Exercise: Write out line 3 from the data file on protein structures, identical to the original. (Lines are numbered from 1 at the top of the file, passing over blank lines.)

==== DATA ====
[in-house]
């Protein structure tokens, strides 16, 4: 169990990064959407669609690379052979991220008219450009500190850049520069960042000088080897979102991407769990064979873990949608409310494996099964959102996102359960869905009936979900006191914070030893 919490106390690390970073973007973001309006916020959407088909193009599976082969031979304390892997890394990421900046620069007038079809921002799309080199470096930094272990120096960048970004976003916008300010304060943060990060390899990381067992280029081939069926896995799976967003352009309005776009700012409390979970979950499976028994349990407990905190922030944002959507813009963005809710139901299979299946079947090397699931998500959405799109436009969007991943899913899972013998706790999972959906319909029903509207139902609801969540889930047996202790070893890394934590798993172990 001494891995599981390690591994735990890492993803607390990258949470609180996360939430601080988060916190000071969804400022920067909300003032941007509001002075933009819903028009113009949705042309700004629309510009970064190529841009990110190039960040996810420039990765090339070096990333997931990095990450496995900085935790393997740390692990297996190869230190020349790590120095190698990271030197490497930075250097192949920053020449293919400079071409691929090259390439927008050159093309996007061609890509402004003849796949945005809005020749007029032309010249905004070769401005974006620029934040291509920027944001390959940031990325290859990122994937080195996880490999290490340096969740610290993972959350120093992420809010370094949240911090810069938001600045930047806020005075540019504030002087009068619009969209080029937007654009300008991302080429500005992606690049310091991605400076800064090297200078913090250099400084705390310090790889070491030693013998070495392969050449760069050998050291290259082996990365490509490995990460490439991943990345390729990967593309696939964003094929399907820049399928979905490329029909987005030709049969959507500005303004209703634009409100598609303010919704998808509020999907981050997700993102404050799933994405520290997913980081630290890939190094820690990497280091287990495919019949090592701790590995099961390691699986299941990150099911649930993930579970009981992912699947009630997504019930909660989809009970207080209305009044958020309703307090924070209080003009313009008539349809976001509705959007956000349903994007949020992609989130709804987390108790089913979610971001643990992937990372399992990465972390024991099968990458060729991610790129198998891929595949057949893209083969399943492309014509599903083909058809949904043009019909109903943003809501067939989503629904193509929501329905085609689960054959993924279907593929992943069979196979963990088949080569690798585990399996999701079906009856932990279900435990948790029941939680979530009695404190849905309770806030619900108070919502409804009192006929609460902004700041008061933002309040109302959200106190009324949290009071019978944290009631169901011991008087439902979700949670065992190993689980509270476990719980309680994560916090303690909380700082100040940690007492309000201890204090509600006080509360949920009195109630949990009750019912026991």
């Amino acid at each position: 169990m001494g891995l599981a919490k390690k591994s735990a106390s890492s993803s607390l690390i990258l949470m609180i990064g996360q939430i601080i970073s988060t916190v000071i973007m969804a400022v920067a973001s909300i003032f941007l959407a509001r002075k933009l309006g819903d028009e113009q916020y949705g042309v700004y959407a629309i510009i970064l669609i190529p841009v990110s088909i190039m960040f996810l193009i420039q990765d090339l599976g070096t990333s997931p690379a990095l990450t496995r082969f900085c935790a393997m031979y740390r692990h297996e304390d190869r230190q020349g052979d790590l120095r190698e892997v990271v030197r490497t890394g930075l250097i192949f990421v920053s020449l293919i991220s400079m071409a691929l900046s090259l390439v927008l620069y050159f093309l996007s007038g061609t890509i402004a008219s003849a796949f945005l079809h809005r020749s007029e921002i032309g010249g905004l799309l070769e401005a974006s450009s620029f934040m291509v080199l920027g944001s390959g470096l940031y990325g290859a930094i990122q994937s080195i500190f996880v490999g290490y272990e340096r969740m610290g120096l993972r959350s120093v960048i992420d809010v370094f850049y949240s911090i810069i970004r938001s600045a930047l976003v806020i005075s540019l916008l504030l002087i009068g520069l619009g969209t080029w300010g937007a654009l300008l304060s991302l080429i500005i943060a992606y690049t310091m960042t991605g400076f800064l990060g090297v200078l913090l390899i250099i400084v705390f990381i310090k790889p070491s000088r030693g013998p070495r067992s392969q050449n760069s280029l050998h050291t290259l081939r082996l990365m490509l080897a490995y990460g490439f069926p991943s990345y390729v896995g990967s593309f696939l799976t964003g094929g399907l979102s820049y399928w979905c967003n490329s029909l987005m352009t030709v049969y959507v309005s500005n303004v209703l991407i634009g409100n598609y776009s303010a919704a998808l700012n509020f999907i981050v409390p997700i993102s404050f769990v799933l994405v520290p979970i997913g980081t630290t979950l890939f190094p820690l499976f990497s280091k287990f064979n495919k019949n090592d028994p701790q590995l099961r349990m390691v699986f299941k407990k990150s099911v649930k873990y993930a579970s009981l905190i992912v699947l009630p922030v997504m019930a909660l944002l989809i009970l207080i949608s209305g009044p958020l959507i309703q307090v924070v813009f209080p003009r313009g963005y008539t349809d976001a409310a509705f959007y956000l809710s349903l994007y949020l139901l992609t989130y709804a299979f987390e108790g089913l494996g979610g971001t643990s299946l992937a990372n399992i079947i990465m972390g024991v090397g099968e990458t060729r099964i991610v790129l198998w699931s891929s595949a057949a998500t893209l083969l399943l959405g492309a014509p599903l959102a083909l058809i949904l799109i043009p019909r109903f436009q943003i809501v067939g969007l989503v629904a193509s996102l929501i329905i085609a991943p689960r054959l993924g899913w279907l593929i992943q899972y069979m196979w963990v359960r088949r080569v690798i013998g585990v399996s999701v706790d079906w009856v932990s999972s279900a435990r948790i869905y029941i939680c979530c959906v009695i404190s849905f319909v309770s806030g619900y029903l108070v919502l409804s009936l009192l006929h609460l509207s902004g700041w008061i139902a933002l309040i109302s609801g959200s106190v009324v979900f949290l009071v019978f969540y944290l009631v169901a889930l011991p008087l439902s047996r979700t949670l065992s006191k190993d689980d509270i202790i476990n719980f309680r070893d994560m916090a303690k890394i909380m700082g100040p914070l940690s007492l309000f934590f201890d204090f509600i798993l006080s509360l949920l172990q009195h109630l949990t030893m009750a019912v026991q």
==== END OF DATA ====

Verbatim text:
């Amino acid at each position: 169990m001494g891995l599981a919490k390690k591994s735990a106390s890492s993803s607390l690390i990258l949470m609180i990064g996360q939430i601080i970073s988060t916190v000071i973007m969804a400022v920067a973001s909300i003032f941007l959407a509001r002075k933009l309006g819903d028009e113009q916020y949705g042309v700004y959407a629309i510009i970064l669609i190529p841009v990110s088909i190039m960040f996810l193009i420039q990765d090339l599976g070096t990333s997931p690379a990095l990450t496995r082969f900085c935790a393997m031979y740390r692990h297996e304390d190869r230190q020349g052979d790590l120095r190698e892997v990271v030197r490497t890394g930075l250097i192949f990421v920053s020449l293919i991220s400079m071409a691929l900046s090259l390439v927008l620069y050159f093309l996007s007038g061609t890509i402004a008219s003849a796949f945005l079809h809005r020749s007029e921002i032309g010249g905004l799309l070769e401005a974006s450009s620029f934040m291509v080199l920027g944001s390959g470096l940031y990325g290859a930094i990122q994937s080195i500190f996880v490999g290490y272990e340096r969740m610290g120096l993972r959350s120093v960048i992420d809010v370094f850049y949240s911090i810069i970004r938001s600045a930047l976003v806020i005075s540019l916008l504030l002087i009068g520069l619009g969209t080029w300010g937007a654009l300008l304060s991302l080429i500005i943060a992606y690049t310091m960042t991605g400076f800064l990060g090297v200078l913090l390899i250099i400084v705390f990381i310090k790889p070491s000088r030693g013998p070495r067992s392969q050449n760069s280029l050998h050291t290259l081939r082996l990365m490509l080897a490995y990460g490439f069926p991943s990345y390729v896995g990967s593309f696939l799976t964003g094929g399907l979102s820049y399928w979905c967003n490329s029909l987005m352009t030709v049969y959507v309005s500005n303004v209703l991407i634009g409100n598609y776009s303010a919704a998808l700012n509020f999907i981050v409390p997700i993102s404050f769990v799933l994405v520290p979970i997913g980081t630290t979950l890939f190094p820690l499976f990497s280091k287990f064979n495919k019949n090592d028994p701790q590995l099961r349990m390691v699986f299941k407990k990150s099911v649930k873990y993930a579970s009981l905190i992912v699947l009630p922030v997504m019930a909660l944002l989809i009970l207080i949608s209305g009044p958020l959507i309703q307090v924070v813009f209080p003009r313009g963005y008539t349809d976001a409310a509705f959007y956000l809710s349903l994007y949020l139901l992609t989130y709804a299979f987390e108790g089913l494996g979610g971001t643990s299946l992937a990372n399992i079947i990465m972390g024991v090397g099968e990458t060729r099964i991610v790129l198998w699931s891929s595949a057949a998500t893209l083969l399943l959405g492309a014509p599903l959102a083909l058809i949904l799109i043009p019909r109903f436009q943003i809501v067939g969007l989503v629904a193509s996102l929501i329905i085609a991943p689960r054959l993924g899913w279907l593929i992943q899972y069979m196979w963990v359960r088949r080569v690798i013998g585990v399996s999701v706790d079906w009856v932990s999972s279900a435990r948790i869905y029941i939680c979530c959906v009695i404190s849905f319909v309770s806030g619900y029903l108070v919502l409804s009936l009192l006929h609460l509207s902004g700041w008061i139902a933002l309040i109302s609801g959200s106190v009324v979900f949290l009071v019978f969540y944290l009631v169901a889930l011991p008087l439902s047996r979700t949670l065992s006191k190993d689980d509270i202790i476990n719980f309680r070893d994560m916090a303690k890394i909380m700082g100040p914070l940690s007492l309000f934590f201890d204090f509600i798993l006080s509360l949920l172990q009195h109630l949990t030893m009750a019912v026991q």